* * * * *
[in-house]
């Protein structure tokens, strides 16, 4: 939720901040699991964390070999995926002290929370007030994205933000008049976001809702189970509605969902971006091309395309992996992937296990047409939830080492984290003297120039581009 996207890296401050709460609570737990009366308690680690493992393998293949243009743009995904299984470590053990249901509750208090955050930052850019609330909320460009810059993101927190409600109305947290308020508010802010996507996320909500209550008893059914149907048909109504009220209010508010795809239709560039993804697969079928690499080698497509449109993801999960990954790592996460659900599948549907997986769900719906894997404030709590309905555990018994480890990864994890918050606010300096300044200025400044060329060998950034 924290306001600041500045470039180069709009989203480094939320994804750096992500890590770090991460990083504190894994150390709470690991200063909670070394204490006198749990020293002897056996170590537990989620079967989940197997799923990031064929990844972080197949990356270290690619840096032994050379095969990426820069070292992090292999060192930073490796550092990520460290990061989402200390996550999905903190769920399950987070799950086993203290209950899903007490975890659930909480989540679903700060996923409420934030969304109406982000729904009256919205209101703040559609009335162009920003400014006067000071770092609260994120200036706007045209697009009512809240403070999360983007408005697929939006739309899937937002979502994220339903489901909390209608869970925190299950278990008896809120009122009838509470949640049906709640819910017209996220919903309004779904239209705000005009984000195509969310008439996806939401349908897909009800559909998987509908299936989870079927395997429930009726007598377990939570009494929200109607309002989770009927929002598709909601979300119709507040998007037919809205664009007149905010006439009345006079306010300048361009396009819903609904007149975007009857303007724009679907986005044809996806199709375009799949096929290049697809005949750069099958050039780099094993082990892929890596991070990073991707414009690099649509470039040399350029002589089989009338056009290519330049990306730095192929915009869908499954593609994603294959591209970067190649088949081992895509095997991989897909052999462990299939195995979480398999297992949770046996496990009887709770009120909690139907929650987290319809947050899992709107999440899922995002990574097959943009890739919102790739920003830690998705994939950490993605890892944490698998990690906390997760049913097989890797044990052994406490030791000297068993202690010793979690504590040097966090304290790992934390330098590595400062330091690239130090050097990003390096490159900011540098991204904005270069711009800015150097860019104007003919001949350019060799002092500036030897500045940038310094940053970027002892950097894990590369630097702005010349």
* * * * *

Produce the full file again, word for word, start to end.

[in-house]
């Protein structure tokens, strides 16, 4: 939720901040699991964390070999995926002290929370007030994205933000008049976001809702189970509605969902971006091309395309992996992937296990047409939830080492984290003297120039581009 996207890296401050709460609570737990009366308690680690493992393998293949243009743009995904299984470590053990249901509750208090955050930052850019609330909320460009810059993101927190409600109305947290308020508010802010996507996320909500209550008893059914149907048909109504009220209010508010795809239709560039993804697969079928690499080698497509449109993801999960990954790592996460659900599948549907997986769900719906894997404030709590309905555990018994480890990864994890918050606010300096300044200025400044060329060998950034 924290306001600041500045470039180069709009989203480094939320994804750096992500890590770090991460990083504190894994150390709470690991200063909670070394204490006198749990020293002897056996170590537990989620079967989940197997799923990031064929990844972080197949990356270290690619840096032994050379095969990426820069070292992090292999060192930073490796550092990520460290990061989402200390996550999905903190769920399950987070799950086993203290209950899903007490975890659930909480989540679903700060996923409420934030969304109406982000729904009256919205209101703040559609009335162009920003400014006067000071770092609260994120200036706007045209697009009512809240403070999360983007408005697929939006739309899937937002979502994220339903489901909390209608869970925190299950278990008896809120009122009838509470949640049906709640819910017209996220919903309004779904239209705000005009984000195509969310008439996806939401349908897909009800559909998987509908299936989870079927395997429930009726007598377990939570009494929200109607309002989770009927929002598709909601979300119709507040998007037919809205664009007149905010006439009345006079306010300048361009396009819903609904007149975007009857303007724009679907986005044809996806199709375009799949096929290049697809005949750069099958050039780099094993082990892929890596991070990073991707414009690099649509470039040399350029002589089989009338056009290519330049990306730095192929915009869908499954593609994603294959591209970067190649088949081992895509095997991989897909052999462990299939195995979480398999297992949770046996496990009887709770009120909690139907929650987290319809947050899992709107999440899922995002990574097959943009890739919102790739920003830690998705994939950490993605890892944490698998990690906390997760049913097989890797044990052994406490030791000297068993202690010793979690504590040097966090304290790992934390330098590595400062330091690239130090050097990003390096490159900011540098991204904005270069711009800015150097860019104007003919001949350019060799002092500036030897500045940038310094940053970027002892950097894990590369630097702005010349």